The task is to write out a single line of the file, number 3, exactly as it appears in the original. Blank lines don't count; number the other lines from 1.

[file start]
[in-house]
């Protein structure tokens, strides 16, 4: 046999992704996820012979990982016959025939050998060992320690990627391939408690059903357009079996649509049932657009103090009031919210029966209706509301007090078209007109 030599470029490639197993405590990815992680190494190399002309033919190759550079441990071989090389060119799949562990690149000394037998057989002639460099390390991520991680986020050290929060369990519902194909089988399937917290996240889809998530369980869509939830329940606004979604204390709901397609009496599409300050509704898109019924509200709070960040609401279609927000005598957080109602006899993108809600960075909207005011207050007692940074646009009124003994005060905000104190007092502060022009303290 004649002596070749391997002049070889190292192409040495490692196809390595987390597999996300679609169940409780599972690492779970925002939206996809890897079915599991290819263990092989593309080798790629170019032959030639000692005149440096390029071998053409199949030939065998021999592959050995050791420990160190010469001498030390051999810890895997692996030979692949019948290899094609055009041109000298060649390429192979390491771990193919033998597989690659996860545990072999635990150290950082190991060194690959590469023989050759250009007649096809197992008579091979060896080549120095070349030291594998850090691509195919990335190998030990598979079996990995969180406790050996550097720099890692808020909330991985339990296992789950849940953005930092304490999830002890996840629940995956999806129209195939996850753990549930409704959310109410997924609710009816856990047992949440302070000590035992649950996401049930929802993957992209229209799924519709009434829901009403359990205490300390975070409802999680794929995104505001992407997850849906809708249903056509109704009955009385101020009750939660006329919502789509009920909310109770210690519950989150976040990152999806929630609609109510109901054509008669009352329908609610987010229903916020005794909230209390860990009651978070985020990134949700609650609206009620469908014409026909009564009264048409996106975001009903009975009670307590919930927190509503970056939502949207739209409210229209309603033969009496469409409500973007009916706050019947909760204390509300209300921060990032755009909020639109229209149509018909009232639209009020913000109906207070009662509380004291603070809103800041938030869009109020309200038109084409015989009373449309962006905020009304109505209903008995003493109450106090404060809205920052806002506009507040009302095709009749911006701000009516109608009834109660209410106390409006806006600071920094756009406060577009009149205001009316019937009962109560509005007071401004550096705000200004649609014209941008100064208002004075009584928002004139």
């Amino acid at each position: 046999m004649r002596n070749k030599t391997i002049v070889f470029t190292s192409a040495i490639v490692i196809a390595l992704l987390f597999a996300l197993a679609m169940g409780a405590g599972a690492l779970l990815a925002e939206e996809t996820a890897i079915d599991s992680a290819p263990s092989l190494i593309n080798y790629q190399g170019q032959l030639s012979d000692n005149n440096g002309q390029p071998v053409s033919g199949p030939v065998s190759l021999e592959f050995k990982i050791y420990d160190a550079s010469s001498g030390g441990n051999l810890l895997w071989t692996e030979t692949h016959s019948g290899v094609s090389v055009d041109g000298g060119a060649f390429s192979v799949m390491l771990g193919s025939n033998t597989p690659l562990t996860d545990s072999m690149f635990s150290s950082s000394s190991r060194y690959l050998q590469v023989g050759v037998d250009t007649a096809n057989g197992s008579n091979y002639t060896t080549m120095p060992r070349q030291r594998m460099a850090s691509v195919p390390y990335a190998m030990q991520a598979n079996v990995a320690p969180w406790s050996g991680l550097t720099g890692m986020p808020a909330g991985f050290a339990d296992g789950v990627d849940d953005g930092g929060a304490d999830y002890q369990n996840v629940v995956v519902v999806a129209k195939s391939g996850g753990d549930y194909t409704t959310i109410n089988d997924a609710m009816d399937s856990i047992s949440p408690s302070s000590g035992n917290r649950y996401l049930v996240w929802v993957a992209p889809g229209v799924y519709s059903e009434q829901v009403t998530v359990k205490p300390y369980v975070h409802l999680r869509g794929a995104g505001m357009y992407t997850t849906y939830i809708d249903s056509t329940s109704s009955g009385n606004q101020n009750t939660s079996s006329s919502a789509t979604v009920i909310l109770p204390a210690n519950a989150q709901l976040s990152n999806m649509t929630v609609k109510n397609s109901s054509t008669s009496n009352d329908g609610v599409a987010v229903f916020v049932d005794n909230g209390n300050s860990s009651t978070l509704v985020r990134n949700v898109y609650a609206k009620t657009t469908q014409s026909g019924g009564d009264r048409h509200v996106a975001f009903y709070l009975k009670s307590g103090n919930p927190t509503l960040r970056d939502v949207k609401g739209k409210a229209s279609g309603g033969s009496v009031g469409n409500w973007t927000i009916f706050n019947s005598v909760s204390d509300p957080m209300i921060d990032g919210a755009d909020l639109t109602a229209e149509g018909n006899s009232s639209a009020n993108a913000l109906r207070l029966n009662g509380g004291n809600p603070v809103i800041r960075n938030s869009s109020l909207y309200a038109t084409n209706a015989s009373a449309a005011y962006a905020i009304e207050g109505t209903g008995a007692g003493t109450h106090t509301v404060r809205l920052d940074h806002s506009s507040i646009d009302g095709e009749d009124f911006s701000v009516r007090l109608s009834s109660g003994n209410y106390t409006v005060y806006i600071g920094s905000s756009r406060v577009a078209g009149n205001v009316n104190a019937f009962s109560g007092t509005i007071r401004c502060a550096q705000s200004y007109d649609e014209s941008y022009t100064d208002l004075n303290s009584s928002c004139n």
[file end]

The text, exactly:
């Amino acid at each position: 046999m004649r002596n070749k030599t391997i002049v070889f470029t190292s192409a040495i490639v490692i196809a390595l992704l987390f597999a996300l197993a679609m169940g409780a405590g599972a690492l779970l990815a925002e939206e996809t996820a890897i079915d599991s992680a290819p263990s092989l190494i593309n080798y790629q190399g170019q032959l030639s012979d000692n005149n440096g002309q390029p071998v053409s033919g199949p030939v065998s190759l021999e592959f050995k990982i050791y420990d160190a550079s010469s001498g030390g441990n051999l810890l895997w071989t692996e030979t692949h016959s019948g290899v094609s090389v055009d041109g000298g060119a060649f390429s192979v799949m390491l771990g193919s025939n033998t597989p690659l562990t996860d545990s072999m690149f635990s150290s950082s000394s190991r060194y690959l050998q590469v023989g050759v037998d250009t007649a096809n057989g197992s008579n091979y002639t060896t080549m120095p060992r070349q030291r594998m460099a850090s691509v195919p390390y990335a190998m030990q991520a598979n079996v990995a320690p969180w406790s050996g991680l550097t720099g890692m986020p808020a909330g991985f050290a339990d296992g789950v990627d849940d953005g930092g929060a304490d999830y002890q369990n996840v629940v995956v519902v999806a129209k195939s391939g996850g753990d549930y194909t409704t959310i109410n089988d997924a609710m009816d399937s856990i047992s949440p408690s302070s000590g035992n917290r649950y996401l049930v996240w929802v993957a992209p889809g229209v799924y519709s059903e009434q829901v009403t998530v359990k205490p300390y369980v975070h409802l999680r869509g794929a995104g505001m357009y992407t997850t849906y939830i809708d249903s056509t329940s109704s009955g009385n606004q101020n009750t939660s079996s006329s919502a789509t979604v009920i909310l109770p204390a210690n519950a989150q709901l976040s990152n999806m649509t929630v609609k109510n397609s109901s054509t008669s009496n009352d329908g609610v599409a987010v229903f916020v049932d005794n909230g209390n300050s860990s009651t978070l509704v985020r990134n949700v898109y609650a609206k009620t657009t469908q014409s026909g019924g009564d009264r048409h509200v996106a975001f009903y709070l009975k009670s307590g103090n919930p927190t509503l960040r970056d939502v949207k609401g739209k409210a229209s279609g309603g033969s009496v009031g469409n409500w973007t927000i009916f706050n019947s005598v909760s204390d509300p957080m209300i921060d990032g919210a755009d909020l639109t109602a229209e149509g018909n006899s009232s639209a009020n993108a913000l109906r207070l029966n009662g509380g004291n809600p603070v809103i800041r960075n938030s869009s109020l909207y309200a038109t084409n209706a015989s009373a449309a005011y962006a905020i009304e207050g109505t209903g008995a007692g003493t109450h106090t509301v404060r809205l920052d940074h806002s506009s507040i646009d009302g095709e009749d009124f911006s701000v009516r007090l109608s009834s109660g003994n209410y106390t409006v005060y806006i600071g920094s905000s756009r406060v577009a078209g009149n205001v009316n104190a019937f009962s109560g007092t509005i007071r401004c502060a550096q705000s200004y007109d649609e014209s941008y022009t100064d208002l004075n303290s009584s928002c004139n």